Spring Football Kickoff

Today happened to be the Spring Football Kickoff, where Stanford introduces to alumni, students, and children the new 2001-2002 Cardinal Football team. Tyrone Willingham, the coach of the Cardinal, hosted a session for children in the playing field next to Maples Pavilion. After his speech, he began a question and answer session with the young children, who asked him questions ranging from, “Why is it called Football?” to, “Do they hit hard in football?” The questions that our little ones come up with are so cute and innocent. It’s the childlike wonder and curiosity that we seem to lose or misplace as we grow older and venture into adulthood.

Coach Willingham dutifully answered the questions from his new friends until it was time to play some football. The Stanford Band announced the arrival of the football team, who must have been preparing for the game/scrimmage within the bowels of the Stanford Athletic Department. Football players look pretty small on TV, but in real life, they can get quite big! I wonder what their parents fed them when they were children! In fact, I noticed throughout the day that the people working in the athletic department tended to be pretty big too. Coincidence? Probably not, as many former athletes tend to stay within the sporting sector long after their playing days are over.

Accompanying the Stanford Band were the Stanford Dollies, who cheer for Stanford at many of their sporting events. Part of me is a little ashamed of admitting it, but during my four years at Stanford, I never attended a single Stanford sporting event. Heck, I didn’t even know what a Dolly was until nearly three years after I graduated from the university! Fortunately, I have a friend, Lisa, who is a Dolly and who has straightened me out! Since my graduation, I’ve attended a few games, most notably a Homecoming game in 1998 and a women’s basketball game a few years back. I’ve become much more of a Stanford sport fan today than I ever was. I don’t quite know why I wasn’t so enamoured by sports back then; maybe it was the academics or the Teahouse. Dunno!

At the event, there were a number of people were various cameras and video cameras. I saw a fellow with a Nikon D1 and one of his friends sporting what looked like an Olympus E-10. In addition, many of the parents were using numerous consumer-grade digital cameras. We’re clearly turning the tide, at least in the Palo Alto area, where digital’s numbers are growing faster and faster. In a few years, digitals will outnumber film-based cameras, I expect.

At the actual game, which pitted the Stanford offense versus the Stanford defense, there was the “official” Stanford photographer, who was using a Nikon outfitted with a huge telephoto lens. I’m not sure which one it was, but it was easily in the 300-400mm range, if not larger. I was surprised to see that he was handholding all of his shots too. I figured that he would at least have a monopod with him. He must be too “professional” to use something like that! Just kidding, but it was an impressive piece of glass he had on. Made the 70-200mm lens that I was using look like a pea shooter!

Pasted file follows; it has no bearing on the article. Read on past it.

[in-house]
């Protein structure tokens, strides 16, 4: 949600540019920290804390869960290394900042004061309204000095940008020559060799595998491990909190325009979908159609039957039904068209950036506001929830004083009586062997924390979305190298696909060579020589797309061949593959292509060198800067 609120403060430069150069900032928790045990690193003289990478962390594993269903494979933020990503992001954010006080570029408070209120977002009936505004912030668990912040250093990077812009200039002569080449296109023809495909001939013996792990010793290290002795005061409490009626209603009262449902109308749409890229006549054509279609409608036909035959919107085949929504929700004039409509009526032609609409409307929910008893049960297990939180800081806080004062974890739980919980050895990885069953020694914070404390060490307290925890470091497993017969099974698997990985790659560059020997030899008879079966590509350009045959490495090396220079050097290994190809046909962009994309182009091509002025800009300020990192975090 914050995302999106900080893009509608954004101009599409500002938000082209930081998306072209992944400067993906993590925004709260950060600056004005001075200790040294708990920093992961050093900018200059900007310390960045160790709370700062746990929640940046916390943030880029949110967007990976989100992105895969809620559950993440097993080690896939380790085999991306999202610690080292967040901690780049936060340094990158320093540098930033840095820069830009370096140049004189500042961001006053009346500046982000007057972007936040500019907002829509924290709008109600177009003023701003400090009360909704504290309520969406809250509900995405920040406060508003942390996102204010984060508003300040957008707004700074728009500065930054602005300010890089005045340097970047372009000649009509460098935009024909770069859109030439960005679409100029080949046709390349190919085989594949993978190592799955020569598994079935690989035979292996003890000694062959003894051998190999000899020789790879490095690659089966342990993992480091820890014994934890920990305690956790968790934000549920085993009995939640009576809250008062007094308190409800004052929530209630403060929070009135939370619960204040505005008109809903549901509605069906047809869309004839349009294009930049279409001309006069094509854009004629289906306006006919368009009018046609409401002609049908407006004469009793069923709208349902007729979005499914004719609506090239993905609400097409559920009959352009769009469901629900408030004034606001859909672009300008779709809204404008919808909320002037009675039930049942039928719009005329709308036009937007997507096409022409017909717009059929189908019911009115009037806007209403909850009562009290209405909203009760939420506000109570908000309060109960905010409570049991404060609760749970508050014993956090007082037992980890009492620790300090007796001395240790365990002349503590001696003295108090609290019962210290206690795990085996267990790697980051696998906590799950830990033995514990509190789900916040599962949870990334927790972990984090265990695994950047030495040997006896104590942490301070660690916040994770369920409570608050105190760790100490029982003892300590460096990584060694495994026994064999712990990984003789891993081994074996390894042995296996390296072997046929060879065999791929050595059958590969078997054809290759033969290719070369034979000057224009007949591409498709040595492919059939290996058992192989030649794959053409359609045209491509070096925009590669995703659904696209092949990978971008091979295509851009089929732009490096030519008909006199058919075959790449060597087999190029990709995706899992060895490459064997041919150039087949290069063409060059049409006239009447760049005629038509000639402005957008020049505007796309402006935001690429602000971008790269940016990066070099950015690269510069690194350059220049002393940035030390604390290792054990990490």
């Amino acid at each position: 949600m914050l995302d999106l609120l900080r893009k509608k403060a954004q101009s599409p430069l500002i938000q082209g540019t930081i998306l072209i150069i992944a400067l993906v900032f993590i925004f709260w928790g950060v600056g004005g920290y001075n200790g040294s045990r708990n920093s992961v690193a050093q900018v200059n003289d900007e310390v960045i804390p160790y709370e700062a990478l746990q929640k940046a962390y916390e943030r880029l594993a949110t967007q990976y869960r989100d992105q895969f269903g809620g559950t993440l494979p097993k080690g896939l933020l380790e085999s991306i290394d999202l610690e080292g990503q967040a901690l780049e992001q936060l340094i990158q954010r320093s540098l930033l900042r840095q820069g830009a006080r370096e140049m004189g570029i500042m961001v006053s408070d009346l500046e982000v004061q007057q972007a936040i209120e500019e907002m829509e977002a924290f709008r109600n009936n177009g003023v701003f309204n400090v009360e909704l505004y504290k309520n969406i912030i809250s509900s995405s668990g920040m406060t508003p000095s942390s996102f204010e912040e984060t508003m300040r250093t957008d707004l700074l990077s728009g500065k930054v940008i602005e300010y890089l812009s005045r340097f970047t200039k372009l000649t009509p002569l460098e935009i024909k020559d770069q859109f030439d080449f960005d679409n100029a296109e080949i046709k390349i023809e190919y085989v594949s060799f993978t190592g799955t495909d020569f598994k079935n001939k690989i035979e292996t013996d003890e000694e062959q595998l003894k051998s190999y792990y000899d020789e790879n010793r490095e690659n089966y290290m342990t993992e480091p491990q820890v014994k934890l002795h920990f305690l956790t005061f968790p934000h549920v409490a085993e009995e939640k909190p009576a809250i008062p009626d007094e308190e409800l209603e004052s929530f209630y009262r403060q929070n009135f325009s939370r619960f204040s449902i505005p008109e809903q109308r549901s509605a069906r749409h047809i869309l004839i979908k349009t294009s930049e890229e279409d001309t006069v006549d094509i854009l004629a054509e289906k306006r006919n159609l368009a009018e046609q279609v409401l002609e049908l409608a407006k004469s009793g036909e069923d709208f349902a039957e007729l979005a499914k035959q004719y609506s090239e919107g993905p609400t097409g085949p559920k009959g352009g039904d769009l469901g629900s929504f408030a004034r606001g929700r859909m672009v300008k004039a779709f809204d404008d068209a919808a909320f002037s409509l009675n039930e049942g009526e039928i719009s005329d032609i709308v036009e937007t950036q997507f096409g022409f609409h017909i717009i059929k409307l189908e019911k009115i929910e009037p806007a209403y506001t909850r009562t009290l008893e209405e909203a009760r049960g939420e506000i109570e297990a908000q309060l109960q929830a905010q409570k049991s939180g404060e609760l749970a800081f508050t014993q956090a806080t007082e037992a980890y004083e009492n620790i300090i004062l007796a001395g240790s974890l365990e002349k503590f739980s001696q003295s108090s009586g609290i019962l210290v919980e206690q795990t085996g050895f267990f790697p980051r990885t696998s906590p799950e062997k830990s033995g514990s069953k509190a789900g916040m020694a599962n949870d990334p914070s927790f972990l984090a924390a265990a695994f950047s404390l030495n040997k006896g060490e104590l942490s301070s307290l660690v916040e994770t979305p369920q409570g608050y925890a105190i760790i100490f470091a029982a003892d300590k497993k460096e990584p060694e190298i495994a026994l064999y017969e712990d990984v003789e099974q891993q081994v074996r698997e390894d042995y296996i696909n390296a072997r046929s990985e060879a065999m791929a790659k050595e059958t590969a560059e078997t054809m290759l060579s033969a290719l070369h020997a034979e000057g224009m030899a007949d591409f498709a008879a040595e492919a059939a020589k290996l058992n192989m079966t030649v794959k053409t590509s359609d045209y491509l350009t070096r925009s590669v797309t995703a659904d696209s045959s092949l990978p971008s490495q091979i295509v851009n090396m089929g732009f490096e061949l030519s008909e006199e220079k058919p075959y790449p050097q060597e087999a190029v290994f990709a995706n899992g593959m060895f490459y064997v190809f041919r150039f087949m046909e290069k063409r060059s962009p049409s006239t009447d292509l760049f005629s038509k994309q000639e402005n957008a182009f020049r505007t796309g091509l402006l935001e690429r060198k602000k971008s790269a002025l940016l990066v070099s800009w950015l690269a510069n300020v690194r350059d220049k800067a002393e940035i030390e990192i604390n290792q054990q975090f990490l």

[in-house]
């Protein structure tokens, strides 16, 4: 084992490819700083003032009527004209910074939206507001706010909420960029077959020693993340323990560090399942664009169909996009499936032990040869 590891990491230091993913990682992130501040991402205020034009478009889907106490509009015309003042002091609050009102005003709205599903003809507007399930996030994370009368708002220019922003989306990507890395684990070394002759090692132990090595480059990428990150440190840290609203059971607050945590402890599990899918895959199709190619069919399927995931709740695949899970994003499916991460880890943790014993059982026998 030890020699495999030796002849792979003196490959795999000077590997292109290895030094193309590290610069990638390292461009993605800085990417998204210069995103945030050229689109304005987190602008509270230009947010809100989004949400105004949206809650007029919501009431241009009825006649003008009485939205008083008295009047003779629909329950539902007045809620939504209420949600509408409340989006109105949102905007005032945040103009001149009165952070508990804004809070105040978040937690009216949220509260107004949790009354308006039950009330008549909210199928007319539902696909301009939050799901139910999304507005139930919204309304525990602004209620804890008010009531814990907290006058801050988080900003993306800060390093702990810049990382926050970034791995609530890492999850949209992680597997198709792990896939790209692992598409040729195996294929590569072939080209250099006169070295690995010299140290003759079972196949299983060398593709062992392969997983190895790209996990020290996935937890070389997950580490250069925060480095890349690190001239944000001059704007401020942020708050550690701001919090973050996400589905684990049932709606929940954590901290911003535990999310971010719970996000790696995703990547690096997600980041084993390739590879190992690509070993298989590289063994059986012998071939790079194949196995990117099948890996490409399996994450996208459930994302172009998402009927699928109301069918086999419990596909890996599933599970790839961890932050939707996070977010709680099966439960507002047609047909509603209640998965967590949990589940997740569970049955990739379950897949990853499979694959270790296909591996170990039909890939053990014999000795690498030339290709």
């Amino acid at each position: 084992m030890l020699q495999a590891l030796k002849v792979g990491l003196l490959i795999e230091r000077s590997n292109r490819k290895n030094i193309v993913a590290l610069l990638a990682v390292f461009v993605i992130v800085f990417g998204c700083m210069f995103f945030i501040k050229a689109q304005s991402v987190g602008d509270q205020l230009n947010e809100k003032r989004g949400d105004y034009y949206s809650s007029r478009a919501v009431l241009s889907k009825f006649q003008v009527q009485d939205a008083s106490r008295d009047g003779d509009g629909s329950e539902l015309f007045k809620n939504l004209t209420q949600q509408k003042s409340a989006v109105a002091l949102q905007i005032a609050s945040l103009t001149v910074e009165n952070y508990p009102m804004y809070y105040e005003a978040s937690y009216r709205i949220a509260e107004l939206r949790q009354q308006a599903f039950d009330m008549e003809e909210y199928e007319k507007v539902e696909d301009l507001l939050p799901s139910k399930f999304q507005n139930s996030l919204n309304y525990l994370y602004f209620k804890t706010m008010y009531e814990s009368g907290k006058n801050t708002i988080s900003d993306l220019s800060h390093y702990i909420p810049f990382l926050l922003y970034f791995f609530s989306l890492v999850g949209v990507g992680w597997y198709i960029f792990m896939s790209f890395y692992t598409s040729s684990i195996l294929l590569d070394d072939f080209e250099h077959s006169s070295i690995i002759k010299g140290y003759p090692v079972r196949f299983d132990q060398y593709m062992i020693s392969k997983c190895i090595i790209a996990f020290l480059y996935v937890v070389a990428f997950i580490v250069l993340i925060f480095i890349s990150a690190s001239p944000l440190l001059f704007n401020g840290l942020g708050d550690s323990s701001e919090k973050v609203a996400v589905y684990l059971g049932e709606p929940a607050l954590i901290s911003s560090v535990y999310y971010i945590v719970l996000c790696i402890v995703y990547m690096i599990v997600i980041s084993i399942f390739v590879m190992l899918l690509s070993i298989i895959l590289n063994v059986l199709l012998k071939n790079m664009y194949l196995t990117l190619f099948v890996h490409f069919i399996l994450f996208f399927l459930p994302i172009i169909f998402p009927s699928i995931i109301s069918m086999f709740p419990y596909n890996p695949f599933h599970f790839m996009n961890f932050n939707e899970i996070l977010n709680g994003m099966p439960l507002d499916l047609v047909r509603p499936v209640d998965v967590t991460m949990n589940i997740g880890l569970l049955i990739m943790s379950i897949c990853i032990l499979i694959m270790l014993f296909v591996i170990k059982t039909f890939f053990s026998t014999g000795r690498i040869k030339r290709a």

WideRay

At the entrance to the stadium, a group of three people were huddled around this kiosk display. I stopped by to talk to them as I was leaving the stadium to go back home. They were employees of WideRay, a startup company based in San Francisco that has developed technology to deliver broadband distribution of interactive content to handheld computers and other mobile devices. The product that they were demonstrating Saturday afternoon was a cool infrared terminal for Palm organizers. Users, once they download a small client application, are able to receive beamed information directly to their handhelds from this terminal WideRay was demonstrating the instant beaming of information related to the Stanford Cardinal football team.

WideRay was started by a couple of ex-Stanford students, two of whom were students from the Class of 1997, which happened to be my graduating year. Along with the folks at Amikai, FileFish, and no doubt a host of others, I think that the Class of 1997 is well represented in the Silicon Valley. As a member of the Palm Economy, I wish WideRay the very best!

Ultimate Thoughts

A kicker to the afternoon happened when I saw Dr. Test, my elbow doctor, walking up from the stadium, while I was talking to Saul, Christian, and Andrew from WideRay! I was surprised to see him at the event, since I’m going to be seeing Dr. Test for x-rays and a checkup on my elbow in the next few days. It’s been 12 weeks, or three months, since my Ultimate Dislocation and my elbow is still healing. I do seem to have regain nearly all my extension in my elbow, but flexion is still tight. There’s also the little issue of that avulsion fracture that’s floating around in my elbow joint, but we’ll see what happens there after I evaluate the x-rays of the area next week. Hopefully, I won’t have to scope out the fracture, as that would involve yet another lengthy rehabitiliation process. Still, if the tightness and weakness, not to mention the occasional popping sound, persist, I might just have to go under the knife.

Whatever happens, though, it won’t make me forget the lazy Saturday morning and afternoon I spent on my old stomping grounds, Stanford University!